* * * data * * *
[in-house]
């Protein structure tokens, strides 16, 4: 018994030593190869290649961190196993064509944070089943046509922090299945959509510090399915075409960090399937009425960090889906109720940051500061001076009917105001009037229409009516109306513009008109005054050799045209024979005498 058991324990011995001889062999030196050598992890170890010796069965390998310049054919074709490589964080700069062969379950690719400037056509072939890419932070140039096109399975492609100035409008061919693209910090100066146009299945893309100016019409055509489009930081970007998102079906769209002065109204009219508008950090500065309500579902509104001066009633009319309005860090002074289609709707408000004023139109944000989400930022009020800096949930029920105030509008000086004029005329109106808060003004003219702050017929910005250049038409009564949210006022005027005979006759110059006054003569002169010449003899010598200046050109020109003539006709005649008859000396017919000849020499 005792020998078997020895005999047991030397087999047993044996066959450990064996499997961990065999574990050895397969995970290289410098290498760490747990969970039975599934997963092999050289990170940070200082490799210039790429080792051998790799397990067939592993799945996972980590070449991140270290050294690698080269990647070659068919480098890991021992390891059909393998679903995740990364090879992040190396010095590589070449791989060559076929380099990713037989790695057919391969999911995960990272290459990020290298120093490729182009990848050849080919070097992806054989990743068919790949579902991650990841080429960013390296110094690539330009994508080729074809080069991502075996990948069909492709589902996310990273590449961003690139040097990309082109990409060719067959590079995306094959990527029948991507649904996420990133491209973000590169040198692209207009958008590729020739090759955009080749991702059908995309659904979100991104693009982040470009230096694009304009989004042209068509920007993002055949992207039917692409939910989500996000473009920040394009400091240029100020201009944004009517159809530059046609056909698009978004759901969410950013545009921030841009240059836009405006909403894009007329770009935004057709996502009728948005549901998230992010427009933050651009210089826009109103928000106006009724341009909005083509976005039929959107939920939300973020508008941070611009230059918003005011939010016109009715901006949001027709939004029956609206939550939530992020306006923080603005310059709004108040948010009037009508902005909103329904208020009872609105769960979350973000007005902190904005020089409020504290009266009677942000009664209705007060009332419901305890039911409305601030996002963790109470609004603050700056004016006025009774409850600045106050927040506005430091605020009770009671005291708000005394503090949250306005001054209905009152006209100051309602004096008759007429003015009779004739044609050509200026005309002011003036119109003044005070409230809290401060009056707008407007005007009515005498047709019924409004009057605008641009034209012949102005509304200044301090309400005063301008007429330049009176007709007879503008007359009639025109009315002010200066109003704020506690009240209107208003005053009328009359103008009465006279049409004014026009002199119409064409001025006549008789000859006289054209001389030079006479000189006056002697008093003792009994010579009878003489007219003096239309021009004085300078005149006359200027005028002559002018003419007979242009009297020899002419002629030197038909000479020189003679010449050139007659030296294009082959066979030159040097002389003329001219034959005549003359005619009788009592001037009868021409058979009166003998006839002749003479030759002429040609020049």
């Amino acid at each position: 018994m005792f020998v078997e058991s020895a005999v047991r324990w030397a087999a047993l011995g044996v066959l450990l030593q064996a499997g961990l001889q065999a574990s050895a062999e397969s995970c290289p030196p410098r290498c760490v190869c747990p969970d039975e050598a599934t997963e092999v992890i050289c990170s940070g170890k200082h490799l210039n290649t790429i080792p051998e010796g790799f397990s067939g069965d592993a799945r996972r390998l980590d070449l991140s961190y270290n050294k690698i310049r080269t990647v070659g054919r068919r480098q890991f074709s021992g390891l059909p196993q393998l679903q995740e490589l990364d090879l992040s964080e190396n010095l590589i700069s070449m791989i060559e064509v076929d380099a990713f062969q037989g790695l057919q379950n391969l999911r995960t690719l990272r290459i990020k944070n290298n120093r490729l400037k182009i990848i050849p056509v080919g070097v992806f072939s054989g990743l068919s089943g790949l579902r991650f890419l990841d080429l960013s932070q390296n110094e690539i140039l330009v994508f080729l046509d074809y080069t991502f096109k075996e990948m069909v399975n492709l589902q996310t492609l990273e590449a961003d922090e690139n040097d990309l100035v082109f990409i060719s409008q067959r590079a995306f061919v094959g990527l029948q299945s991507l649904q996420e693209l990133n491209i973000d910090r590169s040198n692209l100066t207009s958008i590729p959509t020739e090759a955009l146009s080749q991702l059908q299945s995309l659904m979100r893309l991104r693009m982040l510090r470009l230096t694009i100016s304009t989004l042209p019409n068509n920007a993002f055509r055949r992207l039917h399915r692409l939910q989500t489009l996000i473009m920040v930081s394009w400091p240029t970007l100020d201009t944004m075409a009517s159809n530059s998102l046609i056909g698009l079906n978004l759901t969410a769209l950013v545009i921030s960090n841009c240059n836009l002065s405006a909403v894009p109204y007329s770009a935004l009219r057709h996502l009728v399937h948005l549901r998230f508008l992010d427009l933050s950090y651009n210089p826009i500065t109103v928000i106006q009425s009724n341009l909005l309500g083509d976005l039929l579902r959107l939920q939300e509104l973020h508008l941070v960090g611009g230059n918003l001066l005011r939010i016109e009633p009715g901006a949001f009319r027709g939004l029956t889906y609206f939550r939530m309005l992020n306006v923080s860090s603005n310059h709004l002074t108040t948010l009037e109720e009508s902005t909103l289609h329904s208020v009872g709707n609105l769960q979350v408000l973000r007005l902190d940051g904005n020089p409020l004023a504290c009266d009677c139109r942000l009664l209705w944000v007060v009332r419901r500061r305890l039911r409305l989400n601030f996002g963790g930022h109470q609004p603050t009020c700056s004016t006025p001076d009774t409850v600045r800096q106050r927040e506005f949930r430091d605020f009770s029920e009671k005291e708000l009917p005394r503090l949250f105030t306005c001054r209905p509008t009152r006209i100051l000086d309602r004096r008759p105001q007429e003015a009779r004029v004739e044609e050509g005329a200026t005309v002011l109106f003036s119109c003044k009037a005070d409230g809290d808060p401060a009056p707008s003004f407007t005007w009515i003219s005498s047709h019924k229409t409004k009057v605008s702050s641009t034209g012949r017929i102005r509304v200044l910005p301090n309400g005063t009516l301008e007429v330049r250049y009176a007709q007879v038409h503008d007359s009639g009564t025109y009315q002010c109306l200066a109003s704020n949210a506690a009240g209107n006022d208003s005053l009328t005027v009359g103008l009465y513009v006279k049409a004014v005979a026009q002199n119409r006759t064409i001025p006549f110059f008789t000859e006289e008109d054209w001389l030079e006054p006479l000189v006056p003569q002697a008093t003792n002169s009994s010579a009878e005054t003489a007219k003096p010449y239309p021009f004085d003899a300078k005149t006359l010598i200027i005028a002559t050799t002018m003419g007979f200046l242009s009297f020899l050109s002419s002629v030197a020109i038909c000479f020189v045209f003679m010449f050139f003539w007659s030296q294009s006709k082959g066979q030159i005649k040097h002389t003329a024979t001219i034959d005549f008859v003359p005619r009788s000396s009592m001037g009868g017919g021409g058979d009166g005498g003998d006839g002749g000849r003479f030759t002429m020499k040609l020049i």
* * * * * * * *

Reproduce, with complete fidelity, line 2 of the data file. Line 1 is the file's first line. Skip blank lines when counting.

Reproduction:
């Protein structure tokens, strides 16, 4: 018994030593190869290649961190196993064509944070089943046509922090299945959509510090399915075409960090399937009425960090889906109720940051500061001076009917105001009037229409009516109306513009008109005054050799045209024979005498 058991324990011995001889062999030196050598992890170890010796069965390998310049054919074709490589964080700069062969379950690719400037056509072939890419932070140039096109399975492609100035409008061919693209910090100066146009299945893309100016019409055509489009930081970007998102079906769209002065109204009219508008950090500065309500579902509104001066009633009319309005860090002074289609709707408000004023139109944000989400930022009020800096949930029920105030509008000086004029005329109106808060003004003219702050017929910005250049038409009564949210006022005027005979006759110059006054003569002169010449003899010598200046050109020109003539006709005649008859000396017919000849020499 005792020998078997020895005999047991030397087999047993044996066959450990064996499997961990065999574990050895397969995970290289410098290498760490747990969970039975599934997963092999050289990170940070200082490799210039790429080792051998790799397990067939592993799945996972980590070449991140270290050294690698080269990647070659068919480098890991021992390891059909393998679903995740990364090879992040190396010095590589070449791989060559076929380099990713037989790695057919391969999911995960990272290459990020290298120093490729182009990848050849080919070097992806054989990743068919790949579902991650990841080429960013390296110094690539330009994508080729074809080069991502075996990948069909492709589902996310990273590449961003690139040097990309082109990409060719067959590079995306094959990527029948991507649904996420990133491209973000590169040198692209207009958008590729020739090759955009080749991702059908995309659904979100991104693009982040470009230096694009304009989004042209068509920007993002055949992207039917692409939910989500996000473009920040394009400091240029100020201009944004009517159809530059046609056909698009978004759901969410950013545009921030841009240059836009405006909403894009007329770009935004057709996502009728948005549901998230992010427009933050651009210089826009109103928000106006009724341009909005083509976005039929959107939920939300973020508008941070611009230059918003005011939010016109009715901006949001027709939004029956609206939550939530992020306006923080603005310059709004108040948010009037009508902005909103329904208020009872609105769960979350973000007005902190904005020089409020504290009266009677942000009664209705007060009332419901305890039911409305601030996002963790109470609004603050700056004016006025009774409850600045106050927040506005430091605020009770009671005291708000005394503090949250306005001054209905009152006209100051309602004096008759007429003015009779004739044609050509200026005309002011003036119109003044005070409230809290401060009056707008407007005007009515005498047709019924409004009057605008641009034209012949102005509304200044301090309400005063301008007429330049009176007709007879503008007359009639025109009315002010200066109003704020506690009240209107208003005053009328009359103008009465006279049409004014026009002199119409064409001025006549008789000859006289054209001389030079006479000189006056002697008093003792009994010579009878003489007219003096239309021009004085300078005149006359200027005028002559002018003419007979242009009297020899002419002629030197038909000479020189003679010449050139007659030296294009082959066979030159040097002389003329001219034959005549003359005619009788009592001037009868021409058979009166003998006839002749003479030759002429040609020049």